Life is not easy for the Commissioner of the National Football League, Roger Goodell. There is no doubting that fact.
He also happens to be in possession of a computer hard drive that any sports journalist would jump at the chance to analyze. Goodell's document files and Outlook inbox would reveal even the most intimate of secrets that the NFL has to offer.
No, we are not on some sort of reconnaissance spy mission, but would it not be interesting to take a look at conversations that Goodell might be having on a daily basis?
Since I am the one writing the story and you are the one reading it, I'll take it that you are at least mildly interested.
All of the conversations are obviously made up, but for the sake of clearing my name, I will just reiterate that to you, the reader.
Let us start with the most recent news that has put the recently beleaguered commish in a negative light once again.
Daniel Kaplan, a writer for the Sports Business Daily, released a report two weeks ago stating that Goodell made a salary just under the $30 million mark for the 2011 season. According to reports, the commissioner was scheduled to make $10 million for that season, but the owners decided to give him a drastic raise after the lockout was averted.
The money might have been surprising to fans, but it was not so surprising to the men that he considers his peers: the professional league commissioners.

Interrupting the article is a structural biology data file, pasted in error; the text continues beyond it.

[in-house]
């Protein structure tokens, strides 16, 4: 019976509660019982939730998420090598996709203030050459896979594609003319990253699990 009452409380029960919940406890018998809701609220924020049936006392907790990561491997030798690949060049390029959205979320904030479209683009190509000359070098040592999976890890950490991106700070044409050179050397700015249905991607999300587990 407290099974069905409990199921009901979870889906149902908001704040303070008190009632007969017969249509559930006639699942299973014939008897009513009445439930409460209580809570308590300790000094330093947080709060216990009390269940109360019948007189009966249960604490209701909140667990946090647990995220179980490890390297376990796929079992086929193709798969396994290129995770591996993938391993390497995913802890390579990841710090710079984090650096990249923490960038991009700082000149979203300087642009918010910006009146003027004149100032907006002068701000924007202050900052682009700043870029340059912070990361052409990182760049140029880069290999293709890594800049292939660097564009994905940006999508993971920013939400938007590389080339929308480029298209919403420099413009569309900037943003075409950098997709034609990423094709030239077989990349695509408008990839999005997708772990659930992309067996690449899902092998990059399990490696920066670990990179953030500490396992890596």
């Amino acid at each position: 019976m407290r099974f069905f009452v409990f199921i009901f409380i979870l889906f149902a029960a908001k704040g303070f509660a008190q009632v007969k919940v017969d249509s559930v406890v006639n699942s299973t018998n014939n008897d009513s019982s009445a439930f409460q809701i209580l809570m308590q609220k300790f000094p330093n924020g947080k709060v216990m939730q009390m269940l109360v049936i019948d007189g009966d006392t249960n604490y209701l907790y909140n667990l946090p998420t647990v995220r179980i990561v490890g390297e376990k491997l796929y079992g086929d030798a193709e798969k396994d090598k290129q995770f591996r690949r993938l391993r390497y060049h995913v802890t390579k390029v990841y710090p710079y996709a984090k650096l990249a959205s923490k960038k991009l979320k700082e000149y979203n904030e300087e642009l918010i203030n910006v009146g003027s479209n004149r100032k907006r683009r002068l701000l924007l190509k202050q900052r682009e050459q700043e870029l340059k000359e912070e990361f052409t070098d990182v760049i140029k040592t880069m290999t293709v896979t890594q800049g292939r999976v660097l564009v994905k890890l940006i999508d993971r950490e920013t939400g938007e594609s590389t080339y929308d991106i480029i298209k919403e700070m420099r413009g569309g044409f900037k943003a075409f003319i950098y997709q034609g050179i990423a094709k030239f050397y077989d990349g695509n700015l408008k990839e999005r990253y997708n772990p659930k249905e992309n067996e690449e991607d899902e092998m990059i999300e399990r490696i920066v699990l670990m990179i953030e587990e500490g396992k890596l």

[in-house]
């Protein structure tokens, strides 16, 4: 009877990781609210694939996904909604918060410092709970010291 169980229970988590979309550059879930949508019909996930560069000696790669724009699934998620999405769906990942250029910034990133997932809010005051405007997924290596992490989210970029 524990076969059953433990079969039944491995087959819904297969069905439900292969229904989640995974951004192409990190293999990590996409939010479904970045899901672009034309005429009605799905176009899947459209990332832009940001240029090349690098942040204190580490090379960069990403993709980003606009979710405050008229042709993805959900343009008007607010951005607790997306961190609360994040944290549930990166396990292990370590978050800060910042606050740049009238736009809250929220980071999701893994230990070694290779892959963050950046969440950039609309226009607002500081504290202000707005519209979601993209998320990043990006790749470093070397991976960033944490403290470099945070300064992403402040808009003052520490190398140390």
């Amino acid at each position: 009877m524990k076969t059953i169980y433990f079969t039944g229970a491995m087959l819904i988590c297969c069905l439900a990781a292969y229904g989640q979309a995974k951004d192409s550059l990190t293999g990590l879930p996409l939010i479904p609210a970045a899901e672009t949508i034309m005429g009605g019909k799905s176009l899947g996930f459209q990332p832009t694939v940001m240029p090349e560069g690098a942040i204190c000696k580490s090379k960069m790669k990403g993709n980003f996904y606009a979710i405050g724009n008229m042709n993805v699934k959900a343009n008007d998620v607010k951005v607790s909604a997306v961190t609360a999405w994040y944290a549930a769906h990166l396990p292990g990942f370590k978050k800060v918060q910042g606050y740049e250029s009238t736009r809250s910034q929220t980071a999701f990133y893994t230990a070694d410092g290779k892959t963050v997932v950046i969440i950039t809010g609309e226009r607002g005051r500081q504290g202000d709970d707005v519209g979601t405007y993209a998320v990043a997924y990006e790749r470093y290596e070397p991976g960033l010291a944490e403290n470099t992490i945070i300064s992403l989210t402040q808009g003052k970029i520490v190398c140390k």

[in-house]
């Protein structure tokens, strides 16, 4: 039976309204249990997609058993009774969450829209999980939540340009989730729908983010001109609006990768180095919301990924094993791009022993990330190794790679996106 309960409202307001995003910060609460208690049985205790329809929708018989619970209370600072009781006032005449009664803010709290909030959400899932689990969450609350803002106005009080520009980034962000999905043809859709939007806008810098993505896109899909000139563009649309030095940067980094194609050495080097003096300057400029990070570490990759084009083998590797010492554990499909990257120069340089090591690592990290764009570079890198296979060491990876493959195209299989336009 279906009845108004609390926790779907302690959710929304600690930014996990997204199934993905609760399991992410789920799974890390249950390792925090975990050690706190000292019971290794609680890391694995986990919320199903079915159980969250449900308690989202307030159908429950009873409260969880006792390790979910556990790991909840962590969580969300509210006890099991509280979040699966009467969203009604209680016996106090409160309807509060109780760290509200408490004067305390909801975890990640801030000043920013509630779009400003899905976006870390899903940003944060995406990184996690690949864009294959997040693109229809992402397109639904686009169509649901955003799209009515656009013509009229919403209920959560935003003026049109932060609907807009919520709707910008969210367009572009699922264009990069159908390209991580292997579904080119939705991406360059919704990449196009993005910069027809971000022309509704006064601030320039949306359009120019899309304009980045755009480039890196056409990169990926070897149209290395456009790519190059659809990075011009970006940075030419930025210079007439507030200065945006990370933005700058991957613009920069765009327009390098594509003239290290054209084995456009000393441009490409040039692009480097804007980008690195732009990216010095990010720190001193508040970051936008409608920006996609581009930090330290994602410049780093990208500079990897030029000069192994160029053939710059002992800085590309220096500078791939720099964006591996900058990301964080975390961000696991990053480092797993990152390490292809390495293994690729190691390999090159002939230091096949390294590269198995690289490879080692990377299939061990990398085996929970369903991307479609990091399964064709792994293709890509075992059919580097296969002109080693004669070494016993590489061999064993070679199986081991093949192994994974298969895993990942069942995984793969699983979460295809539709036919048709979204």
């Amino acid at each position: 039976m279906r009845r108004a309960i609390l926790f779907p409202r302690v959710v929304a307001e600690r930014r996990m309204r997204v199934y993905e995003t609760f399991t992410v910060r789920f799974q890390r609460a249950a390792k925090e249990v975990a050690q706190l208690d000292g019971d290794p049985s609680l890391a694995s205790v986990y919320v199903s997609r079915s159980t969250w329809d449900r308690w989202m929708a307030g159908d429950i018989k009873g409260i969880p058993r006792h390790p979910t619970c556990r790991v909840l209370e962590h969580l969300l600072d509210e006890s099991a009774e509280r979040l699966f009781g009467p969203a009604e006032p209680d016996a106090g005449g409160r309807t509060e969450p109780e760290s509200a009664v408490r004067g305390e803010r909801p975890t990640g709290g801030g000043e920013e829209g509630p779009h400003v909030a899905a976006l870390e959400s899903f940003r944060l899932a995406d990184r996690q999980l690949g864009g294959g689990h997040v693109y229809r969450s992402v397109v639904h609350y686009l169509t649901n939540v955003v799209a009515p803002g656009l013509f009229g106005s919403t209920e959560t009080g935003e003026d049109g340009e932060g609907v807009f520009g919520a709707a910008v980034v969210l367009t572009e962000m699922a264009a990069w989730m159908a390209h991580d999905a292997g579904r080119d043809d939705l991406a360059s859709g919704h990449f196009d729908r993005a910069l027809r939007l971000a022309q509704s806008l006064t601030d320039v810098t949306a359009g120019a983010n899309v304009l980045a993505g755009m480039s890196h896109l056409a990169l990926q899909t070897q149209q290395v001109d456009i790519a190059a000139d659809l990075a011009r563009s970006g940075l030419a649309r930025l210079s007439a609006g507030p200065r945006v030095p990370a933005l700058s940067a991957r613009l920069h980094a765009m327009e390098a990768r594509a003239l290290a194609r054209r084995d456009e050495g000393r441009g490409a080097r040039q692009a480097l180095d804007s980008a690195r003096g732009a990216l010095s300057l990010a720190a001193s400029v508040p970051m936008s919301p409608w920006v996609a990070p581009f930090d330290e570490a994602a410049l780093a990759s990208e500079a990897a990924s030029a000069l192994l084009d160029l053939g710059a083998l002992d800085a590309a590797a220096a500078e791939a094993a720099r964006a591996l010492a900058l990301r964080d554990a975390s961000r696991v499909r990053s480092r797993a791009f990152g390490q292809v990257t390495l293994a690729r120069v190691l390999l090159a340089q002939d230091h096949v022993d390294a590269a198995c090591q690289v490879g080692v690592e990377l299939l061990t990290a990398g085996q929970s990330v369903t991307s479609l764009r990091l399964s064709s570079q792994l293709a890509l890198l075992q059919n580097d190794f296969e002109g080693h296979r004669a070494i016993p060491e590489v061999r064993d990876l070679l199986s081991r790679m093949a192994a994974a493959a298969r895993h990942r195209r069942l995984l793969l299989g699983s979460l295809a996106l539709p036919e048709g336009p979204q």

Mostly base salaries are reported for the head men for the four major leagues in the United States and none are very close to the amount that Goodell hauled in during the 2011 season. For all of the recent troubles that Goodell has had to endure, he has also strengthened a brand that was already plowing full steam ahead when Paul Tagliabue left the reins to him in 2006.
Tagliabue was the right-hand man for Goodell during the Bountygate scandal that rocked the NFL after the 2011-12 season. Goodell initially enforced stiff penalties against a bunch of New Orleans Saints players and coaches before he asked Tagliabue to intervene.
A federal judge has dismissed Jonathan Vilma's defamation suit against commissioner Roger Goodell, league spokesman Greg Aiello announced.— Adam Schefter (@AdamSchefter) January 17, 2013
The former commissioner acknowledged that there was a program that harmed the integrity of the game in place down the Bayou, but he dismissed all punishments that were levied against the players, including the one-year suspension on Jonathan Vilma.
Despite the dismissal of the punishments, Vilma looked into a defamation suit, claiming that Goodell damaged his character with the severe one-year suspension. The suit was quickly thrown away by a judge, saying there was no grounds to prove that Goodell had done such a thing.
That did not stop Vilma from barring Goodell from his restaurant in Miami, Brother Jimmy's BBQ. In fact, Vilma, along with his college teammates and restaurant co-owners Jon Beason and D.J. Williams, put a sign on the door stating, "Do Not Serve This Man" with a picture of Goodell.
The Saints are not the only NFL members unhappy with Goodell's effort in the commish's chair. According to a poll conducted by USA Today in January, Goodell was only receiving an approval rating from 39 percent of players in the league.
Life is not easy for Roger Goodell, but there are 30 million reasons why the stress of the job is worth the negative attention.